A: two important things. First, is there a way to change the turn of events? Second, what's the cost of ending the war now.
How painfully do we accept now that 3 adjacent regions will be given to Azerbaijan? Compare that to how painful would it be if we gave those regions at a time when the situation wasn't critical and we could still fight. The army fought until the end.
We tried to make a breakthrough with delivery and logistics. We did everything possible. The decision to end the war was made after Shushi's fall when it became clear it wouldn't be possible.
Before the fall of Shushi, if we stopped the war diplomatically, Shushi would have to be given to Azerbaijan either way without battles.
Q: but that [giving Shushi] would save lives.
A: we couldn't give away Shushi without a fight.
We need to look back at Karabakh negotiations and see how we got here. In the negotiation papers, there are many unclear parts, just as in our co-signed Statement. 70-90% of the negotiation documents are vague points.
But throughout the negotiations history, the only one thing was clearly defined was the giveaway of 7 regions to Azerbaijan. For 25 years, we negotiated from this unfavorable position and never countered it to equally prioritize Artsakh's status.
Since 2015, the OSCE co-chairs [got fed up] and came into concusses that since the land giveaway part is the only clearly defined part, then we should all agree that Armenians need to give the lands to Azerbaijan now, before discussing the rest of the conflict.
Q: people feel pain. They need unity. Even some independent figures not part of the former governor says that since you signed this document, you cannot be the one that unites us now. Shouldn't there be new elections?
A: at this stage, it's important to preserve internal stability and security. Once it's stable and we're sure that people can exercise their government-forming rights properly, we can talk about the rest.
At this stage, we need to work on the future and make plans for Artsakh. Armenians need to return and live in Artsakh. We had a govt meeting today about investments and repair plans. The peacekeepers will ensure safety. There won't be a land communication problem.
Q: we all had a vision before the war. What's the vision now?
A: what we wanted before, plus major reforms in the army with new standards. A multi-fold increase in its mobility. We had the traditional brigades, units, detachments structure that didn't work well. Two things won this war: mobile units and drones.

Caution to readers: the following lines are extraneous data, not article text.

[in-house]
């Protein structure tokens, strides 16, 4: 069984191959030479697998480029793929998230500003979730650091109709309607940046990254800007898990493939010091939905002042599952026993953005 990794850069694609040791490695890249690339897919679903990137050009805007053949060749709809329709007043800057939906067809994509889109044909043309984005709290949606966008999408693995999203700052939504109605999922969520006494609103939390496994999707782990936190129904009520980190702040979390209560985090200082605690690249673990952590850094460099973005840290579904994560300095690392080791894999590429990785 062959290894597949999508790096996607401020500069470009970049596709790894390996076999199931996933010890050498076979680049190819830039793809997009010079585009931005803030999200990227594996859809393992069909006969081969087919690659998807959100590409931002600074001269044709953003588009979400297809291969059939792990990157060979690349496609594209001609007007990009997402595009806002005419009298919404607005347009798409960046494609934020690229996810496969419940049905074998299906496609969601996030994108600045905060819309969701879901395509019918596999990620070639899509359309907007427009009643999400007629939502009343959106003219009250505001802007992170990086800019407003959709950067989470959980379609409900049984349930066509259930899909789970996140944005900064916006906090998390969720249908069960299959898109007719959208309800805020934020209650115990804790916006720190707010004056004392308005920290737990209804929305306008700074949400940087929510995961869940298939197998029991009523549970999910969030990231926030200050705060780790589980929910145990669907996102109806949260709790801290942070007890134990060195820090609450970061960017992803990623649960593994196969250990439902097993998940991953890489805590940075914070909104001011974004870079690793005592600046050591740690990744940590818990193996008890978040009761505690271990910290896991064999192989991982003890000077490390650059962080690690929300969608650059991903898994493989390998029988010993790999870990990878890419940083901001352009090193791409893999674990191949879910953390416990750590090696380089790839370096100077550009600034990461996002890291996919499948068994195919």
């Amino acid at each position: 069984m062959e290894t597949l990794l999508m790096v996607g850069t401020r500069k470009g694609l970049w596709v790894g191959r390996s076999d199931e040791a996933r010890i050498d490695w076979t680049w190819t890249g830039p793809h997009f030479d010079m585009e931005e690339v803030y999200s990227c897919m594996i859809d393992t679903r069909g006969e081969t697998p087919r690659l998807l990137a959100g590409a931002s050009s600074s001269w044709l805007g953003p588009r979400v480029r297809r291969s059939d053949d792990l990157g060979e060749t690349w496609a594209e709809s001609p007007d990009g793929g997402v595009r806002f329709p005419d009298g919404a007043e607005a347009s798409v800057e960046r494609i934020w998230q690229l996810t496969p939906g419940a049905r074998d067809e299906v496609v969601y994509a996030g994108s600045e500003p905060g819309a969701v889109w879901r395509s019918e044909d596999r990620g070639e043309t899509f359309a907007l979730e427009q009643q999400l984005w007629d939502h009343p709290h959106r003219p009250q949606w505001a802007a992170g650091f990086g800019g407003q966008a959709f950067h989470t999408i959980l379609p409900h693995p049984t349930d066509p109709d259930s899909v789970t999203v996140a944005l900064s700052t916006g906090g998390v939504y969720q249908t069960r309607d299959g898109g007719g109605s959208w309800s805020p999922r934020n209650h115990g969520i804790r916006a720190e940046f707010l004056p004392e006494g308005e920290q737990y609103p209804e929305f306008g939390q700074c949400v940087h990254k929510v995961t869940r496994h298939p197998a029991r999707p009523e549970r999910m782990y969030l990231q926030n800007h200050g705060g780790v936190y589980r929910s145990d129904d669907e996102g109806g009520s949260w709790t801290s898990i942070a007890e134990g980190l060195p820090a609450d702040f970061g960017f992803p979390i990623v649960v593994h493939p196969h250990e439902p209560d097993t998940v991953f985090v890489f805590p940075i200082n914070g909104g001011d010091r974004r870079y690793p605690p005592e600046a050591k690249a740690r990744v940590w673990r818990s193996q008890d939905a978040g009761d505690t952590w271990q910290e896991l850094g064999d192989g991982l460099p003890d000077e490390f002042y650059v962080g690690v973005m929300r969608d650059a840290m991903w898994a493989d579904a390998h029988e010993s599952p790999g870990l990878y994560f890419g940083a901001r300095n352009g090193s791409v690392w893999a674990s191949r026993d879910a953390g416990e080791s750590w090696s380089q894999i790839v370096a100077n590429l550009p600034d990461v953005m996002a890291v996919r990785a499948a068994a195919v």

We need to possibly increase female participation in the army.
We need to significantly develop the military industry. It should be a major sector of the economy.
Education reforms are the most important of all. What 20-30-year old people do we want to raise?
Q: opposition says you can't negotiate the document to achieve better terms because you lost and Azeris can always point that out.
A: we need internal stability now before we can [hold elections].
Q: but the negotiations are now…
A: yes, and we can and we will negotiate.
Q: document talks about lifting the blockade on Armenia.
A: We want the Armenia-Iran railways to operate through Nakhijevan (Azerb.). We're talking about opening all transport routes with Azerbaijan. We'll have multiple routes to Russia instead of just one [through Georgia which goes through mountains and is often closed]. This document does not remove the blockade by Turkey because the latter isn't a signatory of this document.
If we negotiate and make it work, it will be a big boost for Armenia. We'll be connected to the Persian Gulf and Russia.
peacekeepers & troops
The army identified and published two more lists of soldiers who died fighting, bringing the total to 1383.
3,200 policemen fought in Artsakh. 28 died, 150 wounded, 43 missing.
The group of female volunteers is still in the front lines, guarding the outpost they were in, as of the establishment of the ceasefire. They're waiting for peacekeepers. And so are Yeghnikner (north-east) defenders.
1,100 Russian peacekeepers have already installed 10 monitoring outposts on the Lachin corridor and line of contact between Artsakh and adjacent areas.
Besides the peacekeepers, Russia also has soldiers who guard Armenian borders per decades-long agreement. Russia will install more border guards on the Republic of Armenia borders.